Zhu Xixi, a feminist activist, protests in 2014 against sexual harassment by dressing as Little Riding Hood at Zhejiang University. (Photo courtesy Zhu Xixi)

A Chinese university has fired a well-known professor over multiple allegations of sexual misconduct, a significant step for China’s fledgling #MeToo movement.  

Beihang University announced late Thursday that an investigation found Professor Chen Xiaowu “did sexually harass female students” and would lose his post as vice president of the university’s graduate school. His teaching certificate has also been canceled.  

Early this month, an academic living in the U.S., Luo Xixi, wrote online that, as a student many years ago, Chen lured her to his sister’s home and forced himself on her. She escaped in tears. After going public, five other former students came forward with allegations of their own.

The fact that Chen was stripped of his post — and that the news was covered by the Communist Party-controlled press — is a small win for the Chinese women who have spoken out in the wake of the Harvey Weinstein scandal.

In a statement, Luo called the news an “initial victory.”

“For the past three months we have been waiting anxiously all the time,” she wrote. “Luckily, this waiting and expectation have not been a letdown.”

In the wake of the Weinstein scandal, several Chinese women have made news by publishing allegations of sexual assault or harassment online. Their stories have been met with a mix of incredulity and anger.

The ruling Communist Party appears unsure about what to make of the movement. 

In the aftermath of the Weinstein news, state media first seized on the chance to criticize U.S. culture, arguing — contrary to evidence and common sense — that harassment doesn’t happen in China. 

When cases started to emerge, authorities tried to censor some discussions, worried, perhaps that public sentiment could turn on other authority figures or officials. 

But Luo’s case proved difficult to suppress. She was based overseas and quickly found other survivors. Together, they took their story to the university.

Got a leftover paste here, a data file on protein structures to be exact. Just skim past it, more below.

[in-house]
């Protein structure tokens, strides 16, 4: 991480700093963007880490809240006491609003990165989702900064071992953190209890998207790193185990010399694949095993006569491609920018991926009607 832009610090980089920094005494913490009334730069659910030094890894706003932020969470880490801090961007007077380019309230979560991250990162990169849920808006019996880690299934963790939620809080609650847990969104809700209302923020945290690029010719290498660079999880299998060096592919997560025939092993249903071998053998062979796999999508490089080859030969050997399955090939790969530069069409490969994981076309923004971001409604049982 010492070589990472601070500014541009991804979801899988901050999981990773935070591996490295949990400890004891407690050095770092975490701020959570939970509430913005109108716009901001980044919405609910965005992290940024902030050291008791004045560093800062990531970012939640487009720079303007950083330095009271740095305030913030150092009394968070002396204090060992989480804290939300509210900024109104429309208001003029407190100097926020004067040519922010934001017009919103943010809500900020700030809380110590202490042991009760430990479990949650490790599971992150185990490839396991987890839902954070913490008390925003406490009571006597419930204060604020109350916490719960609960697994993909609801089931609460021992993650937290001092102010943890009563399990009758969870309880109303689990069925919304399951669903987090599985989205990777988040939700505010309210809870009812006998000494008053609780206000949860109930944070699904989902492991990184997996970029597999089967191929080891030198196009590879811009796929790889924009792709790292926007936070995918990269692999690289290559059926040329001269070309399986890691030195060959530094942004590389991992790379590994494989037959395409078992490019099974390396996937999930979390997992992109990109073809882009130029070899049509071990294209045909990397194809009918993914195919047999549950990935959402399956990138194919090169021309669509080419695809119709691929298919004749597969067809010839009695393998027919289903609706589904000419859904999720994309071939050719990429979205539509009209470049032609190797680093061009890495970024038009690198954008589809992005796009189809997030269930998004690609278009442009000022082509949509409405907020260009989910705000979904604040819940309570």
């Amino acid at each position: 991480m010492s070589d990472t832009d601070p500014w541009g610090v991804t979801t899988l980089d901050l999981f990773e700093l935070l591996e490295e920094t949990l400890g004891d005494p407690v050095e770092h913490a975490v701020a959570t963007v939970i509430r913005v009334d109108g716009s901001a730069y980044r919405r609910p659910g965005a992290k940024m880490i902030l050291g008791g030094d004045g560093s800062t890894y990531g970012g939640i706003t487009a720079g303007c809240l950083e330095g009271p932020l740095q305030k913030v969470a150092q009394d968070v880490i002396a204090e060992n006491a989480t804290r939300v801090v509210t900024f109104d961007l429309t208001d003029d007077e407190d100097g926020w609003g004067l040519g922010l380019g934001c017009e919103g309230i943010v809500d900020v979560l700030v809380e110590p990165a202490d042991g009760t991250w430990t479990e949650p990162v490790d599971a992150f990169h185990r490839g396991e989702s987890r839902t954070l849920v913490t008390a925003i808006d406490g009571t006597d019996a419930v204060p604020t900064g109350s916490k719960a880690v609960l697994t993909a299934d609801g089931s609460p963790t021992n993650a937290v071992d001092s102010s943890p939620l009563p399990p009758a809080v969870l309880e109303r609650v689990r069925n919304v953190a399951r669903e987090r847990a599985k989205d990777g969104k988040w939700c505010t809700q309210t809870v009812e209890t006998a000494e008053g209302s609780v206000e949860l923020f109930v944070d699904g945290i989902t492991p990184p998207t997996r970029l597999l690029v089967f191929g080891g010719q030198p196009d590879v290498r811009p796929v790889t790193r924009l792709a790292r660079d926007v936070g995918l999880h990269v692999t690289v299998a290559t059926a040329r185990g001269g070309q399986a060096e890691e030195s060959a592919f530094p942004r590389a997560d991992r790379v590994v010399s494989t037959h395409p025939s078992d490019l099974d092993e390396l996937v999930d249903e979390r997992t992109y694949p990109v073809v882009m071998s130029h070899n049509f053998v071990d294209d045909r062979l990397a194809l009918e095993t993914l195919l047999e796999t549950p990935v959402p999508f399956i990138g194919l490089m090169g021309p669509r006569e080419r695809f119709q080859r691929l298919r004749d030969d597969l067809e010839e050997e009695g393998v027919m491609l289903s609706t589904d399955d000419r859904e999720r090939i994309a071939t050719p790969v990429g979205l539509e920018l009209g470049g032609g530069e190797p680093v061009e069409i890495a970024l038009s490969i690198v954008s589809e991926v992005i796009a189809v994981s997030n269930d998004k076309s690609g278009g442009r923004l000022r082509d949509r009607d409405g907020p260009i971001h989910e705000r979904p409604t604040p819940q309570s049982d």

Chinese feminists are glad to see the university take decisive action, but wonder why the university has just removed Chen from his post rather than fired him. 

Xiao Meili, a feminist based in Guangzhou, who has penned an open letter asking her alma mater, the Communication University of China, to come up with a plan to combat campus sexual harassment, said she was unimpressed by the result.

“They’ve stripped him of many of his [job] titles, but he didn’t lose his job and can continue working at this university,” she said.

“I don’t think it’s a milestone. I think it would be progress if they fired the professor.”

The long-term goal of China’s MeToo movement, according to Xiao, should be to encourage more women to come forward. “I really hope we can continue doing this, so then all those sexual harassment perpetrators will get a real punishment.”

Sophia Huang, a woman who galvanized the movement by going public with an account of an alleged sexual assault by a former supervisor, agreed that the movement has a long way to go. 

She is calling on Chinese universities to do more to prevent sexual misconduct and create the channels for victims to seek redress. 

Luna Lin in Beijing contributed.